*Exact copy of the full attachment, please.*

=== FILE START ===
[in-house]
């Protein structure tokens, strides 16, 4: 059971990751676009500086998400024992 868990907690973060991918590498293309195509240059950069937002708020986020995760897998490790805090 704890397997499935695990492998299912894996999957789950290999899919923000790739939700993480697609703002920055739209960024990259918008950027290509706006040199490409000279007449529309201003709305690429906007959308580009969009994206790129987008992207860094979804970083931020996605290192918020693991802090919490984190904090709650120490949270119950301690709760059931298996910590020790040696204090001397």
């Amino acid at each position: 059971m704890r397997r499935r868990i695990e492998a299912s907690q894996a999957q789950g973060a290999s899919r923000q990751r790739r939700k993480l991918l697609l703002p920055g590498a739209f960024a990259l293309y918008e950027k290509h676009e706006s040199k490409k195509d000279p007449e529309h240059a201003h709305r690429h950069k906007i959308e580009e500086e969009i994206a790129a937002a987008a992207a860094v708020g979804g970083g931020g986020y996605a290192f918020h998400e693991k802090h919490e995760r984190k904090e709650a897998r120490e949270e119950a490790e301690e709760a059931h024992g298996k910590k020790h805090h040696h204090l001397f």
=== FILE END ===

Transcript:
[in-house]
């Protein structure tokens, strides 16, 4: 059971990751676009500086998400024992 868990907690973060991918590498293309195509240059950069937002708020986020995760897998490790805090 704890397997499935695990492998299912894996999957789950290999899919923000790739939700993480697609703002920055739209960024990259918008950027290509706006040199490409000279007449529309201003709305690429906007959308580009969009994206790129987008992207860094979804970083931020996605290192918020693991802090919490984190904090709650120490949270119950301690709760059931298996910590020790040696204090001397």
């Amino acid at each position: 059971m704890r397997r499935r868990i695990e492998a299912s907690q894996a999957q789950g973060a290999s899919r923000q990751r790739r939700k993480l991918l697609l703002p920055g590498a739209f960024a990259l293309y918008e950027k290509h676009e706006s040199k490409k195509d000279p007449e529309h240059a201003h709305r690429h950069k906007i959308e580009e500086e969009i994206a790129a937002a987008a992207a860094v708020g979804g970083g931020g986020y996605a290192f918020h998400e693991k802090h919490e995760r984190k904090e709650a897998r120490e949270e119950a490790e301690e709760a059931h024992g298996k910590k020790h805090h040696h204090l001397f």